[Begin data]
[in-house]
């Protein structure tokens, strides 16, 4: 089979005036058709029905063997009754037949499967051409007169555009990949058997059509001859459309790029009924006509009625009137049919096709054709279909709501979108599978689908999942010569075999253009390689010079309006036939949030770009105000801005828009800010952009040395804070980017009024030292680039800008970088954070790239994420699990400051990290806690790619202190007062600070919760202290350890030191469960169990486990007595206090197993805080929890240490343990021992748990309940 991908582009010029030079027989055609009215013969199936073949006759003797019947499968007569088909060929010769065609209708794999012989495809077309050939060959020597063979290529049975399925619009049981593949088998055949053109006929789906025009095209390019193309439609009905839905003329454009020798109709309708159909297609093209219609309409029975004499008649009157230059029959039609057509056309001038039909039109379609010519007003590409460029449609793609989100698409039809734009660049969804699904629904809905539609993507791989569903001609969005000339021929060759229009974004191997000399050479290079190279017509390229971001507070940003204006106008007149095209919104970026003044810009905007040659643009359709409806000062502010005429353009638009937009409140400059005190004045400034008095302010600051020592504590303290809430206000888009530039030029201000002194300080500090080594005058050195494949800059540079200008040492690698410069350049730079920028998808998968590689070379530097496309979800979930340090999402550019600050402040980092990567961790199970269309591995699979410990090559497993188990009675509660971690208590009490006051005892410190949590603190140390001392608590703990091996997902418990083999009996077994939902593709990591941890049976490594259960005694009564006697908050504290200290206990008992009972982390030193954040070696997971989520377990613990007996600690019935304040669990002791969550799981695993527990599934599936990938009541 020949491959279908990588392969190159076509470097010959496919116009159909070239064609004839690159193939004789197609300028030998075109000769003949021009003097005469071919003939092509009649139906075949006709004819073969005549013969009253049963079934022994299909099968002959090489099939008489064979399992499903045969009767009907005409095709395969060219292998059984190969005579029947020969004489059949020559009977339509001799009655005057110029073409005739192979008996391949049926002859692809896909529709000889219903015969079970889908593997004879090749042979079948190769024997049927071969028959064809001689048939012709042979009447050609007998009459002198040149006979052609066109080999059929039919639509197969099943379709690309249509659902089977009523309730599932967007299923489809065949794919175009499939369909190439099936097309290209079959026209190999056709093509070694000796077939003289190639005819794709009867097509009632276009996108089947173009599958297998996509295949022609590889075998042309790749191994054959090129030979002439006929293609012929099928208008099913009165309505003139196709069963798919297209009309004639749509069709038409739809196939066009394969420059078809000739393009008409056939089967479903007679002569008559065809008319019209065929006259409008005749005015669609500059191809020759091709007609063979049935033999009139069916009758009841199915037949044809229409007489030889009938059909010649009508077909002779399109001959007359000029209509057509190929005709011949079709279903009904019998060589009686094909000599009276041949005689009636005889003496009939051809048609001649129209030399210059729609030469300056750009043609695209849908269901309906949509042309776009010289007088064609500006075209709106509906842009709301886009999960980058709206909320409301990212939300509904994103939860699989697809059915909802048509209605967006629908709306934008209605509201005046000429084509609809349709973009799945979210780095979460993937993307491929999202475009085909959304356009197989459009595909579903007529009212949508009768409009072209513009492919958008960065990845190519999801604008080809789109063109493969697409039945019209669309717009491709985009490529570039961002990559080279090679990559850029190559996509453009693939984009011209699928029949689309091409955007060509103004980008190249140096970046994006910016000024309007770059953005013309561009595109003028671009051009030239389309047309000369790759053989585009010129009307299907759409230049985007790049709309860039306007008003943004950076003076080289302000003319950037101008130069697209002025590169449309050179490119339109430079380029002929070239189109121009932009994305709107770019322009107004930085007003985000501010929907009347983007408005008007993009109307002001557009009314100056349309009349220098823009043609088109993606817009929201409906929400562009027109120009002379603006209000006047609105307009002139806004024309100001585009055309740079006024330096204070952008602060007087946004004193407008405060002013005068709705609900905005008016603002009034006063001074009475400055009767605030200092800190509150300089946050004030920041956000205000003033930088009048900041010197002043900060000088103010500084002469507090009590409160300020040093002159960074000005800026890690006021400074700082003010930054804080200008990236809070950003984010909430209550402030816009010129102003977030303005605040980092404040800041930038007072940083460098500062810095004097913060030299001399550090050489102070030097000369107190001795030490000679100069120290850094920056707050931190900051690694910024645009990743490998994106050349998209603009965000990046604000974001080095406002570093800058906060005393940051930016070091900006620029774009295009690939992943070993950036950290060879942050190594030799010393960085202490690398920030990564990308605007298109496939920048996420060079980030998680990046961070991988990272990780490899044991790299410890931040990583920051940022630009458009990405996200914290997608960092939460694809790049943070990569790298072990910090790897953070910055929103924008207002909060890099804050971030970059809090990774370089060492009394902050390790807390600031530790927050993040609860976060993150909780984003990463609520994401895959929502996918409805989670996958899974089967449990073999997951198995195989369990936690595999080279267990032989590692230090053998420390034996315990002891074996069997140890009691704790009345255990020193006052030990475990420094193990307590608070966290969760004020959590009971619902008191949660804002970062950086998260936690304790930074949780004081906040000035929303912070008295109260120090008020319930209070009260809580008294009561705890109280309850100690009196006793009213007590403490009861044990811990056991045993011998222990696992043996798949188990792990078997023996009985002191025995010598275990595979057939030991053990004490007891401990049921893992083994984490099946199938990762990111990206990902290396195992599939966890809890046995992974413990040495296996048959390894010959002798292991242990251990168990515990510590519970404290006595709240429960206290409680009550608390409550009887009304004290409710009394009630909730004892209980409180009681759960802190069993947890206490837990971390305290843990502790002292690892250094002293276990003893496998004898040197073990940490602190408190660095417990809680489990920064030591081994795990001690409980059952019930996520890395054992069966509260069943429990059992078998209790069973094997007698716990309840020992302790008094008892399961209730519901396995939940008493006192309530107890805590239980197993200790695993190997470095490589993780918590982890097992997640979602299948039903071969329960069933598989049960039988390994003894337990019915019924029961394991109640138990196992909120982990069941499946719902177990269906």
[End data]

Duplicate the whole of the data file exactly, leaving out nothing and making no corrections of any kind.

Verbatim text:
[in-house]
């Protein structure tokens, strides 16, 4: 089979005036058709029905063997009754037949499967051409007169555009990949058997059509001859459309790029009924006509009625009137049919096709054709279909709501979108599978689908999942010569075999253009390689010079309006036939949030770009105000801005828009800010952009040395804070980017009024030292680039800008970088954070790239994420699990400051990290806690790619202190007062600070919760202290350890030191469960169990486990007595206090197993805080929890240490343990021992748990309940 991908582009010029030079027989055609009215013969199936073949006759003797019947499968007569088909060929010769065609209708794999012989495809077309050939060959020597063979290529049975399925619009049981593949088998055949053109006929789906025009095209390019193309439609009905839905003329454009020798109709309708159909297609093209219609309409029975004499008649009157230059029959039609057509056309001038039909039109379609010519007003590409460029449609793609989100698409039809734009660049969804699904629904809905539609993507791989569903001609969005000339021929060759229009974004191997000399050479290079190279017509390229971001507070940003204006106008007149095209919104970026003044810009905007040659643009359709409806000062502010005429353009638009937009409140400059005190004045400034008095302010600051020592504590303290809430206000888009530039030029201000002194300080500090080594005058050195494949800059540079200008040492690698410069350049730079920028998808998968590689070379530097496309979800979930340090999402550019600050402040980092990567961790199970269309591995699979410990090559497993188990009675509660971690208590009490006051005892410190949590603190140390001392608590703990091996997902418990083999009996077994939902593709990591941890049976490594259960005694009564006697908050504290200290206990008992009972982390030193954040070696997971989520377990613990007996600690019935304040669990002791969550799981695993527990599934599936990938009541 020949491959279908990588392969190159076509470097010959496919116009159909070239064609004839690159193939004789197609300028030998075109000769003949021009003097005469071919003939092509009649139906075949006709004819073969005549013969009253049963079934022994299909099968002959090489099939008489064979399992499903045969009767009907005409095709395969060219292998059984190969005579029947020969004489059949020559009977339509001799009655005057110029073409005739192979008996391949049926002859692809896909529709000889219903015969079970889908593997004879090749042979079948190769024997049927071969028959064809001689048939012709042979009447050609007998009459002198040149006979052609066109080999059929039919639509197969099943379709690309249509659902089977009523309730599932967007299923489809065949794919175009499939369909190439099936097309290209079959026209190999056709093509070694000796077939003289190639005819794709009867097509009632276009996108089947173009599958297998996509295949022609590889075998042309790749191994054959090129030979002439006929293609012929099928208008099913009165309505003139196709069963798919297209009309004639749509069709038409739809196939066009394969420059078809000739393009008409056939089967479903007679002569008559065809008319019209065929006259409008005749005015669609500059191809020759091709007609063979049935033999009139069916009758009841199915037949044809229409007489030889009938059909010649009508077909002779399109001959007359000029209509057509190929005709011949079709279903009904019998060589009686094909000599009276041949005689009636005889003496009939051809048609001649129209030399210059729609030469300056750009043609695209849908269901309906949509042309776009010289007088064609500006075209709106509906842009709301886009999960980058709206909320409301990212939300509904994103939860699989697809059915909802048509209605967006629908709306934008209605509201005046000429084509609809349709973009799945979210780095979460993937993307491929999202475009085909959304356009197989459009595909579903007529009212949508009768409009072209513009492919958008960065990845190519999801604008080809789109063109493969697409039945019209669309717009491709985009490529570039961002990559080279090679990559850029190559996509453009693939984009011209699928029949689309091409955007060509103004980008190249140096970046994006910016000024309007770059953005013309561009595109003028671009051009030239389309047309000369790759053989585009010129009307299907759409230049985007790049709309860039306007008003943004950076003076080289302000003319950037101008130069697209002025590169449309050179490119339109430079380029002929070239189109121009932009994305709107770019322009107004930085007003985000501010929907009347983007408005008007993009109307002001557009009314100056349309009349220098823009043609088109993606817009929201409906929400562009027109120009002379603006209000006047609105307009002139806004024309100001585009055309740079006024330096204070952008602060007087946004004193407008405060002013005068709705609900905005008016603002009034006063001074009475400055009767605030200092800190509150300089946050004030920041956000205000003033930088009048900041010197002043900060000088103010500084002469507090009590409160300020040093002159960074000005800026890690006021400074700082003010930054804080200008990236809070950003984010909430209550402030816009010129102003977030303005605040980092404040800041930038007072940083460098500062810095004097913060030299001399550090050489102070030097000369107190001795030490000679100069120290850094920056707050931190900051690694910024645009990743490998994106050349998209603009965000990046604000974001080095406002570093800058906060005393940051930016070091900006620029774009295009690939992943070993950036950290060879942050190594030799010393960085202490690398920030990564990308605007298109496939920048996420060079980030998680990046961070991988990272990780490899044991790299410890931040990583920051940022630009458009990405996200914290997608960092939460694809790049943070990569790298072990910090790897953070910055929103924008207002909060890099804050971030970059809090990774370089060492009394902050390790807390600031530790927050993040609860976060993150909780984003990463609520994401895959929502996918409805989670996958899974089967449990073999997951198995195989369990936690595999080279267990032989590692230090053998420390034996315990002891074996069997140890009691704790009345255990020193006052030990475990420094193990307590608070966290969760004020959590009971619902008191949660804002970062950086998260936690304790930074949780004081906040000035929303912070008295109260120090008020319930209070009260809580008294009561705890109280309850100690009196006793009213007590403490009861044990811990056991045993011998222990696992043996798949188990792990078997023996009985002191025995010598275990595979057939030991053990004490007891401990049921893992083994984490099946199938990762990111990206990902290396195992599939966890809890046995992974413990040495296996048959390894010959002798292991242990251990168990515990510590519970404290006595709240429960206290409680009550608390409550009887009304004290409710009394009630909730004892209980409180009681759960802190069993947890206490837990971390305290843990502790002292690892250094002293276990003893496998004898040197073990940490602190408190660095417990809680489990920064030591081994795990001690409980059952019930996520890395054992069966509260069943429990059992078998209790069973094997007698716990309840020992302790008094008892399961209730519901396995939940008493006192309530107890805590239980197993200790695993190997470095490589993780918590982890097992997640979602299948039903071969329960069933598989049960039988390994003894337990019915019924029961394991109640138990196992909120982990069941499946719902177990269906």